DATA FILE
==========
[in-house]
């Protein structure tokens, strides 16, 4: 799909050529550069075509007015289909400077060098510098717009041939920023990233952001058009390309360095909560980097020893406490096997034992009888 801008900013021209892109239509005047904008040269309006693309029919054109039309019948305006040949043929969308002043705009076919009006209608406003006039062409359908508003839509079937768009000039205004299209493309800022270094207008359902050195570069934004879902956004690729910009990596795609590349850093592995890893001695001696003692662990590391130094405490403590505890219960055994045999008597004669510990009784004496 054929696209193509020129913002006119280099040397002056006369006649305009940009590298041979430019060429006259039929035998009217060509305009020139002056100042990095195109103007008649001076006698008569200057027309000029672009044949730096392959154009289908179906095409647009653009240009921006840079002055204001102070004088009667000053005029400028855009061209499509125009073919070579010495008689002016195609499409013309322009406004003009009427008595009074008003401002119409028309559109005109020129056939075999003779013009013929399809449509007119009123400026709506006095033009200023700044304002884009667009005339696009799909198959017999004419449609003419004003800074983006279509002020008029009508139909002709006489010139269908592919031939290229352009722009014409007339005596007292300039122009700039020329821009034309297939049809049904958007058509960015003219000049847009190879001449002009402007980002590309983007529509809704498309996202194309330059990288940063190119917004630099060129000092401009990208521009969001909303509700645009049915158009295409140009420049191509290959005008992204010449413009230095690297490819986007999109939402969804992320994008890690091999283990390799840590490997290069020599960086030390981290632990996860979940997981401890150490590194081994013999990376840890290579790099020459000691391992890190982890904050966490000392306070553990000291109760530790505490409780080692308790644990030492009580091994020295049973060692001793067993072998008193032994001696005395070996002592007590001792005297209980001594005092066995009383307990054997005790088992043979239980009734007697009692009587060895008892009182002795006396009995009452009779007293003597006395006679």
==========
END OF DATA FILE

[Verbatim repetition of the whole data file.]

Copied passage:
[in-house]
């Protein structure tokens, strides 16, 4: 799909050529550069075509007015289909400077060098510098717009041939920023990233952001058009390309360095909560980097020893406490096997034992009888 801008900013021209892109239509005047904008040269309006693309029919054109039309019948305006040949043929969308002043705009076919009006209608406003006039062409359908508003839509079937768009000039205004299209493309800022270094207008359902050195570069934004879902956004690729910009990596795609590349850093592995890893001695001696003692662990590391130094405490403590505890219960055994045999008597004669510990009784004496 054929696209193509020129913002006119280099040397002056006369006649305009940009590298041979430019060429006259039929035998009217060509305009020139002056100042990095195109103007008649001076006698008569200057027309000029672009044949730096392959154009289908179906095409647009653009240009921006840079002055204001102070004088009667000053005029400028855009061209499509125009073919070579010495008689002016195609499409013309322009406004003009009427008595009074008003401002119409028309559109005109020129056939075999003779013009013929399809449509007119009123400026709506006095033009200023700044304002884009667009005339696009799909198959017999004419449609003419004003800074983006279509002020008029009508139909002709006489010139269908592919031939290229352009722009014409007339005596007292300039122009700039020329821009034309297939049809049904958007058509960015003219000049847009190879001449002009402007980002590309983007529509809704498309996202194309330059990288940063190119917004630099060129000092401009990208521009969001909303509700645009049915158009295409140009420049191509290959005008992204010449413009230095690297490819986007999109939402969804992320994008890690091999283990390799840590490997290069020599960086030390981290632990996860979940997981401890150490590194081994013999990376840890290579790099020459000691391992890190982890904050966490000392306070553990000291109760530790505490409780080692308790644990030492009580091994020295049973060692001793067993072998008193032994001696005395070996002592007590001792005297209980001594005092066995009383307990054997005790088992043979239980009734007697009692009587060895008892009182002795006396009995009452009779007293003597006395006679």